This month Shetland Life are set to dive into the New Year feet first and we hope that you will join us for the ride. We go through the keyhole, taking a sneaky peek behind the scenes of Squad 43. And, with Up-Helly-A’ looming, we meet this year’s Jarl, John Nicolson, and discover how he became the fourth Nicolson Jarl – following in the footsteps of his father and brothers before him.
For those opting for better health and wellbeing in 2019, look out for our new columnist, Ali Grundon Robertson who this month focuses on consumerism. Finally, our new feature – in collaboration with RSPB Scotland – introduces a monthly Nature Calendar and examines the health benefits of a daily dose of fresh air, ensuring that you put your best foot forward into the New Year.
What are you waiting for? Look out for this month’s Shetland Life, in shops and online now!
When I told people I was moving to Shetland, I was issued with warnings aplenty about the “killer” long, dark nights. Being a solar-powered kind of person, I was genuinely worried as to whether or not I would cope.
Well, I’m still here. It would be disingenuous to say I love this time of year. I’m close to tears when my summer clothes go back in the trunk for another eight months, and I don’t get particularly excited at the thought of bobble-hats, cosying up by the fire or going through a tube of lip-salve per day.
What’s kept me going through the years is the buzz of night-time activity that starts in September and begins to reach a wild crescendo in January (need I say why?). Say what you like about the Shetland weather, but the Shetland winter what’s-on offerings are excellent.
My early winters here are a blur of drama festival preparation, night classes and the infrequent but always enjoyable evening at one of Lerwick’s fine hostelries. More recently, the Althing, adult ballet classes and an occasional “curry club” have pulled me through.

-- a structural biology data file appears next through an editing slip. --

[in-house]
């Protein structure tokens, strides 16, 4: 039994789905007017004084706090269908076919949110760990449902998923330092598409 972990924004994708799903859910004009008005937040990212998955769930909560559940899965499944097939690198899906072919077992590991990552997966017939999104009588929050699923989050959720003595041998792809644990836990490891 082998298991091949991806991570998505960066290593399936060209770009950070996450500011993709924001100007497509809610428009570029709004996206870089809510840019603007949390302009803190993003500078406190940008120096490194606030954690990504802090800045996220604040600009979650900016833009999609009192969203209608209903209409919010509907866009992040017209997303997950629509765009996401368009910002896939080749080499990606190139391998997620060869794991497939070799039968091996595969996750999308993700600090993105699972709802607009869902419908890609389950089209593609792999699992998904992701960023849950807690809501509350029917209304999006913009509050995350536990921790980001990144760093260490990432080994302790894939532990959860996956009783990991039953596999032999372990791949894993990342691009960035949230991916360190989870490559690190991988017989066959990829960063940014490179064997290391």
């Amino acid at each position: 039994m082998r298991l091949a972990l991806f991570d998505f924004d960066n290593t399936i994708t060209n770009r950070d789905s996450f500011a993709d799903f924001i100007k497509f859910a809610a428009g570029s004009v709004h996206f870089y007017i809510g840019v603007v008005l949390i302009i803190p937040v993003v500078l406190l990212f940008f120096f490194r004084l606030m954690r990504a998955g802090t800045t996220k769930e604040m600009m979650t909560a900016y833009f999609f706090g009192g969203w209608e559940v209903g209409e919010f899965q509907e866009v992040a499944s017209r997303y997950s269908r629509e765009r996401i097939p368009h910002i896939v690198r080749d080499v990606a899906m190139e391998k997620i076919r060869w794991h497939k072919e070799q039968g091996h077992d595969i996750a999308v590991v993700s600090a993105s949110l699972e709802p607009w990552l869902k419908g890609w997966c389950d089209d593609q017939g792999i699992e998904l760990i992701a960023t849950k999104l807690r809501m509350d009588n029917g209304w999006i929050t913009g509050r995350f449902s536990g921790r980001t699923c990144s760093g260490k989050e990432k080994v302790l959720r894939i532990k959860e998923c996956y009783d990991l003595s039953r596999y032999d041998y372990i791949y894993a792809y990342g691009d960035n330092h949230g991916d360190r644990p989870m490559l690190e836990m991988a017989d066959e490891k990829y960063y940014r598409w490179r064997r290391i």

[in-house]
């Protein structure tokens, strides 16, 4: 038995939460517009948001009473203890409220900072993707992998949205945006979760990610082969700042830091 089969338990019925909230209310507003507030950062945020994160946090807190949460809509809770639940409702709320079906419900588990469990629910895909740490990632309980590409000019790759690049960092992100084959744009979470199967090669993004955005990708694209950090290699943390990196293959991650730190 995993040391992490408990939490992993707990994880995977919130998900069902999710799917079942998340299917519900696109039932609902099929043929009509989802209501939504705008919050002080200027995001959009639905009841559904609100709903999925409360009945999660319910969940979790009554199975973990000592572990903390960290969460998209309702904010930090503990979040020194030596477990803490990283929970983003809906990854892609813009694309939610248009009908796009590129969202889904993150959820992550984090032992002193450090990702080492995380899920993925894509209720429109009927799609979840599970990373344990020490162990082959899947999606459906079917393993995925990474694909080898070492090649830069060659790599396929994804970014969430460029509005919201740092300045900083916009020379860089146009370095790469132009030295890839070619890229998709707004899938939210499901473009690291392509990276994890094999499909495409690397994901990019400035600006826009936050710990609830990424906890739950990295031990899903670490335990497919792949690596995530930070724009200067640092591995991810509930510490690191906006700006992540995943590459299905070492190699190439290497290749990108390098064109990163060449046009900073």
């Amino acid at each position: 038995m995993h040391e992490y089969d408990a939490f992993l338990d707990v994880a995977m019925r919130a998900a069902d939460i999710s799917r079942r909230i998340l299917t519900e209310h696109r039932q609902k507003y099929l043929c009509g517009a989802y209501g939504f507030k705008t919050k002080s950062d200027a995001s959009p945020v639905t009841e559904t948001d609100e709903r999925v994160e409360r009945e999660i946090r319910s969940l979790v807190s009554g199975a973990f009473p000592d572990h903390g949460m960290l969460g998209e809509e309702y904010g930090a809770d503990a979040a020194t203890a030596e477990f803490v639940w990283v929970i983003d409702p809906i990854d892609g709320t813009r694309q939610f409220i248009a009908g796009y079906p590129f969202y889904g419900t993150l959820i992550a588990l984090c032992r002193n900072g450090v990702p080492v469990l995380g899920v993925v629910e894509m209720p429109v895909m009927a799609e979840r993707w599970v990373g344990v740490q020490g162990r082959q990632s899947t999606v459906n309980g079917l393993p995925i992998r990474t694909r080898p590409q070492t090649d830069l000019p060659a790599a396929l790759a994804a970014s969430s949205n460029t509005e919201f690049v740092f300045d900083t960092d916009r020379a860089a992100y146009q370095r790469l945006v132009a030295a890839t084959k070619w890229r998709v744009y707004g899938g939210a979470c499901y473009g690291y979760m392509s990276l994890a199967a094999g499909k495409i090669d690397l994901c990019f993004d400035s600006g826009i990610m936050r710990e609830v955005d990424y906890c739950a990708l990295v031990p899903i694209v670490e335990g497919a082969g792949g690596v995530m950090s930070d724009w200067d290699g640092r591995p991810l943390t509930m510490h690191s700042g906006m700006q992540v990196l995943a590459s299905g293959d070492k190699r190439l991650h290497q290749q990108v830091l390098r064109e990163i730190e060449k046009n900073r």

Looking ahead to the next few months, this autumn/winter looks like it’s going to be an absolute cracker. No sooner is Wool Week over than we have Taste of Shetland. Hot on its heels is the Shetland Fiddle and Accordion Festival. Then it’s not too long at all to wait until Wordplay…
So, whatever else winter might be, it’s unlikely to be boring.
It’s a privilege to be guest editor for this edition of Shetland Life.
I’ve written a lot of stuff for Shetland Life over the last couple of years, but not til right now did I fully appreciate how big a job it is to put it all together. I am genuinely in awe of our regular editor, Genevieve, and how she does this every month without breaking a sweat.
And this is the issue she left me with: Love and Relationships. Which is fairly apt, since ‘love and relationships’ is the only reason I’m in Shetland in the first place. If I hadn’t met a certain, beautiful Shetlander in a bar in Glasgow, and followed through on a promise to come and visit her for Hogmanay, I wouldn’t be writing this now. I’d probably not have set foot on Shetland at all, come to think of it.